Research on Environmental and Community Health
The Mfangano RECH (Research on Environmental and Community Health) aims to better understand the links between the changes within the Lake Victoria fisheries and the impact on household fishery access, livelihoods, and child health. Rech means fish in Dholuo and stands for Research on Environmental and Community Health in our study.
The RECH study is led by researchers who first visited Mfangano in 2010 and, in discussions with the Mfangano residents were struck by the drastic changes in the Lake ecosystem, as well as people’s livelihoods and the ways they access food. The research study grew in collaboration with UC Berkeley researchers who were interested in better understanding coupled human and natural systems. With funding from the National Science Foundation, the research efforts were launched in 2012 to better understand the interlinked changes in both human and ecosystem health.
On Mfangano, residents rely integrally on the health of the fishery, which, in turn, provides for local food security, livelihoods, and well-being. Rapid changes in the Lake Victoria fisheries, beginning in the 1960s with the introduction of Nile Perch, have long had rippling effects for people. The Nile perch introduction precipitated tremendous effects on land, including migration to the lake, increased fishing pressure, and high rates of HIV around the Lake’s shores. Yet, shifts in the ecosystem – both the fish species being harvested and declines in fish catch –continue to impact those that live around the lake. In the Mfangano RECH study, we integrate ecological, socioeconomic and health analyses to illuminate and predict how fish availability, household fish access, household wealth and livelihoods, and human health interact. Our results will have particular implications for Mfangano Island and Lake Victoria, and we hope they will also provide insight into other coupled human and natural systems.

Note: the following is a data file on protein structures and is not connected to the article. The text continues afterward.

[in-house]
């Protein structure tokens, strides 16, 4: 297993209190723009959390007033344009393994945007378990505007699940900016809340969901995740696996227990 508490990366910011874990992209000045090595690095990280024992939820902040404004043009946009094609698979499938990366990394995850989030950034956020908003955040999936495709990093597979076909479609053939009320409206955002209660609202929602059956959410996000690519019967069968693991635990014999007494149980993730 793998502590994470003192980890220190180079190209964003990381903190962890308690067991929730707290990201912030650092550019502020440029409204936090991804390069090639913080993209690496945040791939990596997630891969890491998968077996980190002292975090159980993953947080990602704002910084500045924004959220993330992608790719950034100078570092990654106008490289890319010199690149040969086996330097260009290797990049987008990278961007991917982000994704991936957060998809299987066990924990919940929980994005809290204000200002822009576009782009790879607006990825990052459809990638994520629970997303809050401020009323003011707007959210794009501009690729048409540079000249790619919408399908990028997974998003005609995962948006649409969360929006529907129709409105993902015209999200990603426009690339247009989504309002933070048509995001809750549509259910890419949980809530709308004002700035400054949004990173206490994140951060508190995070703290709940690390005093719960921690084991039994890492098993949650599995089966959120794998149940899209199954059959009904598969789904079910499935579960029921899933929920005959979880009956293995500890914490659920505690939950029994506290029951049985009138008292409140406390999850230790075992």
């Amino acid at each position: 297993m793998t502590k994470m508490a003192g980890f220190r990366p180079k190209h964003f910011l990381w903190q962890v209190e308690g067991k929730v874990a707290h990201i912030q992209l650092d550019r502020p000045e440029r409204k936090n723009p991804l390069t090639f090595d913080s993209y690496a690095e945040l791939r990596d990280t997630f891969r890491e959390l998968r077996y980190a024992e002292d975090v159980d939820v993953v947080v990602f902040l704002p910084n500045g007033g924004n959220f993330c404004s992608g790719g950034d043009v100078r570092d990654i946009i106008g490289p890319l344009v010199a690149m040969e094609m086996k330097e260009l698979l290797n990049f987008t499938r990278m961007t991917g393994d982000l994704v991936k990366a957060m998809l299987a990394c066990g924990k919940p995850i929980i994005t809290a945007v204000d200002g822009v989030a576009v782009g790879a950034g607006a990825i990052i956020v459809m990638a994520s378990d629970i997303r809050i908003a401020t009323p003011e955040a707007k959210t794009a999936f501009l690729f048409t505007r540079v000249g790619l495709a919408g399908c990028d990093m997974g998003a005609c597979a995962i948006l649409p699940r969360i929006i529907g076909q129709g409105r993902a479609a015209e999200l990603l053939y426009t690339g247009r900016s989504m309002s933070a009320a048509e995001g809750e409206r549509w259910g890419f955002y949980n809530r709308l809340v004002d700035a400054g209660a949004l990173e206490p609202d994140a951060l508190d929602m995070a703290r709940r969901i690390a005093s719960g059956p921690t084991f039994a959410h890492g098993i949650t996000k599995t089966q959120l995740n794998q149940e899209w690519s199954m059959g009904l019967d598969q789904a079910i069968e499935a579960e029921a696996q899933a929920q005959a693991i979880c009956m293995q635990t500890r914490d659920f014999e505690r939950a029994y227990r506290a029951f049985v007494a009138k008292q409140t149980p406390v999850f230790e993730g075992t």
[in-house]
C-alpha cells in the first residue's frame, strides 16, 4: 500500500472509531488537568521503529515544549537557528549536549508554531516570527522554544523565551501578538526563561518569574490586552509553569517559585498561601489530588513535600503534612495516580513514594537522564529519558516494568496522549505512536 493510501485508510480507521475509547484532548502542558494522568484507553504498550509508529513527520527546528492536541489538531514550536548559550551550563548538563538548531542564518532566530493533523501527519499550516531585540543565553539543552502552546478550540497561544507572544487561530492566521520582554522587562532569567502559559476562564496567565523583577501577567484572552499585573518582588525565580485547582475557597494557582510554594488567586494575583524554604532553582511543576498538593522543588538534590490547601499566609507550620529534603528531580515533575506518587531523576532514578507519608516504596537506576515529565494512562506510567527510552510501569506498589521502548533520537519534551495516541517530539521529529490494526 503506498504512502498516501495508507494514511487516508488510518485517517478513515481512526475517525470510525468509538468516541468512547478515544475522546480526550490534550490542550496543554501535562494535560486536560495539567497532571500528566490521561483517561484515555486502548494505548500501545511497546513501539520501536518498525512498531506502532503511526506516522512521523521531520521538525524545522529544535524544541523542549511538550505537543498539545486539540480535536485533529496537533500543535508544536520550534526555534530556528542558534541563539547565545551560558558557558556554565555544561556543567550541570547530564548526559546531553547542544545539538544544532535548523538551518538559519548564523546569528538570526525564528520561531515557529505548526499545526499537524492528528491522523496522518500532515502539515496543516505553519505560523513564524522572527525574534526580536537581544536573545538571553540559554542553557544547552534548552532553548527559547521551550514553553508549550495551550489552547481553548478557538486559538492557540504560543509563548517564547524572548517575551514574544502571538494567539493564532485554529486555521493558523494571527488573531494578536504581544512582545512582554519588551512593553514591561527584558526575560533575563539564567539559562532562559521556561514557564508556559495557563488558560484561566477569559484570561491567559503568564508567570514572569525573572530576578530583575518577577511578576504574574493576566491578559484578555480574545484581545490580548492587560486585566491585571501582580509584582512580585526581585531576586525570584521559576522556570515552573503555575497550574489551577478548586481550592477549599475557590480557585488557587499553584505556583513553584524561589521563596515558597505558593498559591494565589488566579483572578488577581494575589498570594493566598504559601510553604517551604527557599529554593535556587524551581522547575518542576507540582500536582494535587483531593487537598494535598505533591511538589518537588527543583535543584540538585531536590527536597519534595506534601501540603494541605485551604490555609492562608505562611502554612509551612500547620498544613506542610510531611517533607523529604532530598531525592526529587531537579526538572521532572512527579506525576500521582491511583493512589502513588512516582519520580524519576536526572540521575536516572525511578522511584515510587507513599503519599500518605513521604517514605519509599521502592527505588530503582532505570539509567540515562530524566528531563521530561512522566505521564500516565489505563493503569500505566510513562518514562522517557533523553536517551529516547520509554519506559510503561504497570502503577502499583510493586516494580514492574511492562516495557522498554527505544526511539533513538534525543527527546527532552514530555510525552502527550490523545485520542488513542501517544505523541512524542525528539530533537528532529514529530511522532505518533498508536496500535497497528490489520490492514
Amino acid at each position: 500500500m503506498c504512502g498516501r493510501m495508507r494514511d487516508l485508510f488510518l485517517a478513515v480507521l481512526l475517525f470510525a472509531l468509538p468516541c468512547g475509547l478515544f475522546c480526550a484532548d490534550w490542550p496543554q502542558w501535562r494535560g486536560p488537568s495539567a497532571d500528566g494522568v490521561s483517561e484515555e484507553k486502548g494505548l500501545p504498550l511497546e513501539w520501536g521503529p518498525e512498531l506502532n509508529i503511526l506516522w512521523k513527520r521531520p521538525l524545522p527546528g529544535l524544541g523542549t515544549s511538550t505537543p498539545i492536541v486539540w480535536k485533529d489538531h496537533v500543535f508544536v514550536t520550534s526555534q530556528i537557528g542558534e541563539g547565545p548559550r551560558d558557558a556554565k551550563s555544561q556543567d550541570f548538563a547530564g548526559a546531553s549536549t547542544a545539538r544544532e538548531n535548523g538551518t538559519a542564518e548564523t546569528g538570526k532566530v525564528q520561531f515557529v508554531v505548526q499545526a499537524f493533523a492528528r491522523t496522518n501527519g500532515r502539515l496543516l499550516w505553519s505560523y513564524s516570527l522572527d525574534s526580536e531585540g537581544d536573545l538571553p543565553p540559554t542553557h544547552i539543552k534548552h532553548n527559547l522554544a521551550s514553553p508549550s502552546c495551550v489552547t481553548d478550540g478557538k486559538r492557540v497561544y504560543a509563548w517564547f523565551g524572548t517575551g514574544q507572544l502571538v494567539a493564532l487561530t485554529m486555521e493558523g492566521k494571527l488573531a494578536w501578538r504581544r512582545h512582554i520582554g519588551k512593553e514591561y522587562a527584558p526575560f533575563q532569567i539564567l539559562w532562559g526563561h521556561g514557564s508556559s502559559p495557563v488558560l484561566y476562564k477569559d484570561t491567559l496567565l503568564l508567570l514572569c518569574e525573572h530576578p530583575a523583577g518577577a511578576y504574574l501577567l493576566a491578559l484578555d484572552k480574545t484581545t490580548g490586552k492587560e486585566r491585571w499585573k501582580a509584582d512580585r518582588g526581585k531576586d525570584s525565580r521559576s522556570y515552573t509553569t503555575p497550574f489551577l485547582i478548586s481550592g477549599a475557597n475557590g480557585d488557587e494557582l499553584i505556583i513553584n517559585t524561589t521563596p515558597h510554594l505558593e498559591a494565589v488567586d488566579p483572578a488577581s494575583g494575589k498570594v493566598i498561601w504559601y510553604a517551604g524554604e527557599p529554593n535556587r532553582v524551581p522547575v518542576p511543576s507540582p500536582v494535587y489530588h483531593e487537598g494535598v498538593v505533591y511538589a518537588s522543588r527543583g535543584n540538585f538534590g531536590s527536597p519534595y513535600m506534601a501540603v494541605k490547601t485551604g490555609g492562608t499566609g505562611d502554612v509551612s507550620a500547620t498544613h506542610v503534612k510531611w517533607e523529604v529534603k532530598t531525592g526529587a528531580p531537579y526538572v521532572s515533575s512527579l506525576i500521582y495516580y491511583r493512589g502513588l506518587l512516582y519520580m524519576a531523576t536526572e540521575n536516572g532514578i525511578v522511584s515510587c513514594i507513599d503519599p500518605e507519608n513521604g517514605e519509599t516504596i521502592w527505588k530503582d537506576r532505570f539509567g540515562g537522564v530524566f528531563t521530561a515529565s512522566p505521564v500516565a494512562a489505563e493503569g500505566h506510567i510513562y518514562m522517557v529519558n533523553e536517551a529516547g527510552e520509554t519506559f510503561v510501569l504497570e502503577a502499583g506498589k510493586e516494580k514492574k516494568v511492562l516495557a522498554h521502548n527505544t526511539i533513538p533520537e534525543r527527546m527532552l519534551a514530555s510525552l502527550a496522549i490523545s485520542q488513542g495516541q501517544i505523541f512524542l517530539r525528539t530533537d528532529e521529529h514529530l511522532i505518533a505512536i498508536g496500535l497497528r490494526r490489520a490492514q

- Ecological Monitoring – working with Mfangano’s Beach Management Units, we monitor fish catch at each of the 19 BMUs around the island.
- Household Survey – working with 300 local households, we collect longitudinal household data to understand the inter-related facets of fishery access, use and consumption; livelihood activities, income, and food security; and household morbidity, child health, and child development
- Community Collaborations – we report back results to local BMUs and households, and work to translate our research results into nutrition and livelihoods programming for OHR
- Kenya Medical Research Institute (KEMRI)
- University of California, Berkeley
- National Science Foundation/li>
- USAID Partnerships for Enhanced Engagement in Research
Katie Fiorella, RECH Manager: kfiorella [at] organichealthresponse [dot] org